Tips to help your children fight constipation
Learn about the best tips on fighting constipation in children and find out whether it’s safe for them to consume fiber supplements.
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Dietary fiber is essential for the digestive health and welfare of the child, since it helps normalize bowel movements.
Benefits of fiber
- It promotes intestinal peristalsis and prevents constipation.
- It helps maintain normal cholesterol and sugar levels in the blood.
- It favors the maintenance of ideal body weight.
Fiber decreases the absorption time of fats and carbohydrates. For this reason when you feed your children, you must include sufficient fiber and you must teach them to eat healthy by including in their daily diet fruits, vegetables and grains.
If your child doesn’t eat enough fiber, he or she can suffer from constipation and other bowel problems, which is why the pediatrician may recommend the use of fiber supplements.
Many times it can be difficult to know whether your child is constipated since bowel patterns may vary. There are some children that spend over three days without a bowel movement, but don’t become constipated; while others may have relatively frequent bowel movements, but these are difficult and painful. Therefore it is important that you learn several signs that could help you realize if your son or daughter is suffering from constipation.
5 symptoms of constipation
- In newborn infants: their stools are hard and they can have bowel movement more than once a day (but this could occur in some babies with exclusive breastfeeding).
- In older children: there’s presence of hard and compact stools and, bowel movements occur every three or four days.
- At any age: big, hard and dry stools, and painful bowel movements.
- Abdominal pain: this improves after a big bowel movement.
- Stained underwear: there are traces of stools in the underwear after a bowel movement.
To improve problems with constipation it is recommended to increase the intake of fiber-rich foods (depending on your child’s age) such as plums, apricots, pears, papaya, beans, spinach and broccoli. Another recommendation is to drink more water, preferably with fruits and natural juices without sugar. If this doesn’t help, then fiber supplements may be helpful, but you should consult a pediatrician before giving your child these supplements, especially if they have a medical condition.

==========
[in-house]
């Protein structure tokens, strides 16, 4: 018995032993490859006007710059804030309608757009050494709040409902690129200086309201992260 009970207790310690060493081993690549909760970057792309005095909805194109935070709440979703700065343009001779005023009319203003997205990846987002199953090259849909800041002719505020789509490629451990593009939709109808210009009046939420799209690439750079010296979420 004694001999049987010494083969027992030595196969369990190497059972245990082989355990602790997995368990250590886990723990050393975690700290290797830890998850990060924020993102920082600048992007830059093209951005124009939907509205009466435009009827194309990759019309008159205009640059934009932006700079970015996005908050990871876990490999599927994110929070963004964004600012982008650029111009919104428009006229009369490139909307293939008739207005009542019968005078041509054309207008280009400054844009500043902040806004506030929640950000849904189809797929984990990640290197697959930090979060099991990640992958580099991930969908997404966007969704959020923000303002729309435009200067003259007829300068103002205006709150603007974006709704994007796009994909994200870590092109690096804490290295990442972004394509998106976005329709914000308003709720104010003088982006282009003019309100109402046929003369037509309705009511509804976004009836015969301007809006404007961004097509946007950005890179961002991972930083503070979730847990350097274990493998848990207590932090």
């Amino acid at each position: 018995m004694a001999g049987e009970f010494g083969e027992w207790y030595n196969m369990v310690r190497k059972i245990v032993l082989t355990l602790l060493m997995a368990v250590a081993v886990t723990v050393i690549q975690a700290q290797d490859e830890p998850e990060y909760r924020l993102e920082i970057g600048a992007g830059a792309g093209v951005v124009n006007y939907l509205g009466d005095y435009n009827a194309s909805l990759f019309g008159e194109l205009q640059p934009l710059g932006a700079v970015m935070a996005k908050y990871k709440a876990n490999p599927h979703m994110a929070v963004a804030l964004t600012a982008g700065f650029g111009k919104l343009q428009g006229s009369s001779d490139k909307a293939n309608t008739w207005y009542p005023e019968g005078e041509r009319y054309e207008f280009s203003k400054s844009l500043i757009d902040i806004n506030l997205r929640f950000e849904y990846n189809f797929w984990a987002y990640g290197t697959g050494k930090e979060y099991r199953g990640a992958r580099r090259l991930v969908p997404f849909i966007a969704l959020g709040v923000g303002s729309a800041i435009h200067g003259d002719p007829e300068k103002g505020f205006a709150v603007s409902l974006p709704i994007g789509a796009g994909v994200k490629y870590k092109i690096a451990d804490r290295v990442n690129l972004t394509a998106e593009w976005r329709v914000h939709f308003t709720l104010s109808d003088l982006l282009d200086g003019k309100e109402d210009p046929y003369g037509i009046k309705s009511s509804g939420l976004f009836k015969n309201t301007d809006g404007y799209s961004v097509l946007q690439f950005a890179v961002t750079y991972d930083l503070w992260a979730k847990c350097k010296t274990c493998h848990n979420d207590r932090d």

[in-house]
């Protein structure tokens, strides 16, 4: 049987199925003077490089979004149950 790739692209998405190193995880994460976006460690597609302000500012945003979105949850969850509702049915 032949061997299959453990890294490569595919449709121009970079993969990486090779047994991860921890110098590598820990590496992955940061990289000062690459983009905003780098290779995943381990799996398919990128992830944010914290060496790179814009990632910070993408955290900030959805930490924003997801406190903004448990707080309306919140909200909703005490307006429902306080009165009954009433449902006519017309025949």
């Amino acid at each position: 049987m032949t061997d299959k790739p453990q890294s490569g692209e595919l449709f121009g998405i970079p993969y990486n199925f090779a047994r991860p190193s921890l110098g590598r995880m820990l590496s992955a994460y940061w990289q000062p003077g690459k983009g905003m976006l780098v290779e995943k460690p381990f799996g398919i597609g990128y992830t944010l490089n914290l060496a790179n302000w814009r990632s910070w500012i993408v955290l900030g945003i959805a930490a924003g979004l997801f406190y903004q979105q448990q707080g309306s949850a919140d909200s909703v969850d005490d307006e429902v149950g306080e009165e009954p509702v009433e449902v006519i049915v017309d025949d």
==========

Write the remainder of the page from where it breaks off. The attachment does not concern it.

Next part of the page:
Most commonly used fiber supplements
Soluble fiber supplements: these are the most commonly used and are prepared with psyllium (Metamucil and Konsyl, among others). The seed or seed husk of psyllium is used for making the supplements. They thicken meals and beverages.
Fiber supplements made with dextrin: dextrin is a carbohydrate derived from corn or wheat (Benefiber). These dextrin-based supplements have no taste nor smell and don’t thicken foods or beverages. They are gluten-free and sugar-free; however, some brands add flavors to make them more pleasant for children, but you must be careful not to exceed the recommended dosage according to age.
Precautions on the use of fiber supplements in children
It is not recommended to give fiber supplements to children under six unless directed by your pediatrician. Remember never to give your child a natural supplement without first consulting your pediatrician.
Recommended dose of fiber supplements for children
Fiber supplements may cause abdominal bloating and gas, at least initially, that is why it’s recommended to start consuming lower doses than those suggested.
The American Heart Association recommends eating 25 to 30 grams of fiber daily and the Cancer Prevention Institute simplifies fiber consumption patterns for Americans with the rule “age 5+” for children aged 2 or more. A seven year old child may consume 12 grams of fiber per day to have optimal health. This rule should be applied during adolescence until the person reaches the age of 20, when they should use the guides for adults.
Sources: Mayo Clinic, Healthy Children, Medscape, nlm.nih.gov.
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